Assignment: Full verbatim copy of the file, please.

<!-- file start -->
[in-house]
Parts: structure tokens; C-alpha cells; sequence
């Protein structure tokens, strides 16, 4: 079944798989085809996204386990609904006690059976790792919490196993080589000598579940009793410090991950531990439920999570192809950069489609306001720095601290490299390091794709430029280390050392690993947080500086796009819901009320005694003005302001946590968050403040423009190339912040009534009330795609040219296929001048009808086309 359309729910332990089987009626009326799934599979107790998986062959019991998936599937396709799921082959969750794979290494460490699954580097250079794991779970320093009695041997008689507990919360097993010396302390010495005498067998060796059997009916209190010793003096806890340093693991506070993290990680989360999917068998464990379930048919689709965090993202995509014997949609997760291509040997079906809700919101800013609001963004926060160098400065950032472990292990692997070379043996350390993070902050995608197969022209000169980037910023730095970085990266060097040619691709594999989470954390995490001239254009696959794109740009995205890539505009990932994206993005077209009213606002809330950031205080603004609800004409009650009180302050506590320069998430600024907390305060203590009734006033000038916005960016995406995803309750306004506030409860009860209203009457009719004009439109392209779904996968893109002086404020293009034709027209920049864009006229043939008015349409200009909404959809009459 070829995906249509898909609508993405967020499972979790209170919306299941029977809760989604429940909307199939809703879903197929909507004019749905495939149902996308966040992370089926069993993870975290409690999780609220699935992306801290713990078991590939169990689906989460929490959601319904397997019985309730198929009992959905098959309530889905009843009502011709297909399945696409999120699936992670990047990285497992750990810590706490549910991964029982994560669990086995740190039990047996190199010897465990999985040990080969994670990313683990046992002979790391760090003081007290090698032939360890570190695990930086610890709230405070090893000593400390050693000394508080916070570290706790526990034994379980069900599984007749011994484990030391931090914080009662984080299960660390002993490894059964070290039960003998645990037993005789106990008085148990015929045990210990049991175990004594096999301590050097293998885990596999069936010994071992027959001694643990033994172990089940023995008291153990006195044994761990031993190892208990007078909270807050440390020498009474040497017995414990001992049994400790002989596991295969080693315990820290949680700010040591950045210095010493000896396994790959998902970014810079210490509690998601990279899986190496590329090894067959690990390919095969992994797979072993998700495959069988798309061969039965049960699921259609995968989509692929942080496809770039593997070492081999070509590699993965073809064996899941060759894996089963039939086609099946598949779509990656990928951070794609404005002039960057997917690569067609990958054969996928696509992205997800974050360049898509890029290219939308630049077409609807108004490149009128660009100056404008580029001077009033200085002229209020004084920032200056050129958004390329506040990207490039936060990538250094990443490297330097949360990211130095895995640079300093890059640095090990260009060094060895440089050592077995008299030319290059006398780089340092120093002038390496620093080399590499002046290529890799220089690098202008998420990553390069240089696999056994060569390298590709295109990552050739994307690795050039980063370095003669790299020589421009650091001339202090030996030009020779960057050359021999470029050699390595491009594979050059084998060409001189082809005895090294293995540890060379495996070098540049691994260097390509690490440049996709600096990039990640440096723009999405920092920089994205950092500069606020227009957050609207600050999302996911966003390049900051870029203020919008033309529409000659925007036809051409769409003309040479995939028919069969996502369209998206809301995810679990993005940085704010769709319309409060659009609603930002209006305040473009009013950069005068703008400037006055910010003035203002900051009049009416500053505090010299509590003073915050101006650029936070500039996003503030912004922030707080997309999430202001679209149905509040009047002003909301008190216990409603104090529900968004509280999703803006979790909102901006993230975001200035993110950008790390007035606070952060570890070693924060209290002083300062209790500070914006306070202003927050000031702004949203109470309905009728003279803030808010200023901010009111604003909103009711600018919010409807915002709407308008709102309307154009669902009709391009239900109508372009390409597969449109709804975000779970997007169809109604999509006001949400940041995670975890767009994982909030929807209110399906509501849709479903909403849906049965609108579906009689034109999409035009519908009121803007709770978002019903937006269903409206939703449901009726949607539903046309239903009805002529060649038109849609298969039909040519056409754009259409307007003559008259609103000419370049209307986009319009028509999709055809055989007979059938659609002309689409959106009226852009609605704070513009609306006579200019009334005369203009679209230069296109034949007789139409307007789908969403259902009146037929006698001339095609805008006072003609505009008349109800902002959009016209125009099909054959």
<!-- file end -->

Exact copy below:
[in-house]
Parts: structure tokens; C-alpha cells; sequence
């Protein structure tokens, strides 16, 4: 079944798989085809996204386990609904006690059976790792919490196993080589000598579940009793410090991950531990439920999570192809950069489609306001720095601290490299390091794709430029280390050392690993947080500086796009819901009320005694003005302001946590968050403040423009190339912040009534009330795609040219296929001048009808086309 359309729910332990089987009626009326799934599979107790998986062959019991998936599937396709799921082959969750794979290494460490699954580097250079794991779970320093009695041997008689507990919360097993010396302390010495005498067998060796059997009916209190010793003096806890340093693991506070993290990680989360999917068998464990379930048919689709965090993202995509014997949609997760291509040997079906809700919101800013609001963004926060160098400065950032472990292990692997070379043996350390993070902050995608197969022209000169980037910023730095970085990266060097040619691709594999989470954390995490001239254009696959794109740009995205890539505009990932994206993005077209009213606002809330950031205080603004609800004409009650009180302050506590320069998430600024907390305060203590009734006033000038916005960016995406995803309750306004506030409860009860209203009457009719004009439109392209779904996968893109002086404020293009034709027209920049864009006229043939008015349409200009909404959809009459 070829995906249509898909609508993405967020499972979790209170919306299941029977809760989604429940909307199939809703879903197929909507004019749905495939149902996308966040992370089926069993993870975290409690999780609220699935992306801290713990078991590939169990689906989460929490959601319904397997019985309730198929009992959905098959309530889905009843009502011709297909399945696409999120699936992670990047990285497992750990810590706490549910991964029982994560669990086995740190039990047996190199010897465990999985040990080969994670990313683990046992002979790391760090003081007290090698032939360890570190695990930086610890709230405070090893000593400390050693000394508080916070570290706790526990034994379980069900599984007749011994484990030391931090914080009662984080299960660390002993490894059964070290039960003998645990037993005789106990008085148990015929045990210990049991175990004594096999301590050097293998885990596999069936010994071992027959001694643990033994172990089940023995008291153990006195044994761990031993190892208990007078909270807050440390020498009474040497017995414990001992049994400790002989596991295969080693315990820290949680700010040591950045210095010493000896396994790959998902970014810079210490509690998601990279899986190496590329090894067959690990390919095969992994797979072993998700495959069988798309061969039965049960699921259609995968989509692929942080496809770039593997070492081999070509590699993965073809064996899941060759894996089963039939086609099946598949779509990656990928951070794609404005002039960057997917690569067609990958054969996928696509992205997800974050360049898509890029290219939308630049077409609807108004490149009128660009100056404008580029001077009033200085002229209020004084920032200056050129958004390329506040990207490039936060990538250094990443490297330097949360990211130095895995640079300093890059640095090990260009060094060895440089050592077995008299030319290059006398780089340092120093002038390496620093080399590499002046290529890799220089690098202008998420990553390069240089696999056994060569390298590709295109990552050739994307690795050039980063370095003669790299020589421009650091001339202090030996030009020779960057050359021999470029050699390595491009594979050059084998060409001189082809005895090294293995540890060379495996070098540049691994260097390509690490440049996709600096990039990640440096723009999405920092920089994205950092500069606020227009957050609207600050999302996911966003390049900051870029203020919008033309529409000659925007036809051409769409003309040479995939028919069969996502369209998206809301995810679990993005940085704010769709319309409060659009609603930002209006305040473009009013950069005068703008400037006055910010003035203002900051009049009416500053505090010299509590003073915050101006650029936070500039996003503030912004922030707080997309999430202001679209149905509040009047002003909301008190216990409603104090529900968004509280999703803006979790909102901006993230975001200035993110950008790390007035606070952060570890070693924060209290002083300062209790500070914006306070202003927050000031702004949203109470309905009728003279803030808010200023901010009111604003909103009711600018919010409807915002709407308008709102309307154009669902009709391009239900109508372009390409597969449109709804975000779970997007169809109604999509006001949400940041995670975890767009994982909030929807209110399906509501849709479903909403849906049965609108579906009689034109999409035009519908009121803007709770978002019903937006269903409206939703449901009726949607539903046309239903009805002529060649038109849609298969039909040519056409754009259409307007003559008259609103000419370049209307986009319009028509999709055809055989007979059938659609002309689409959106009226852009609605704070513009609306006579200019009334005369203009679209230069296109034949007789139409307007789908969403259902009146037929006698001339095609805008006072003609505009008349109800902002959009016209125009099909054959």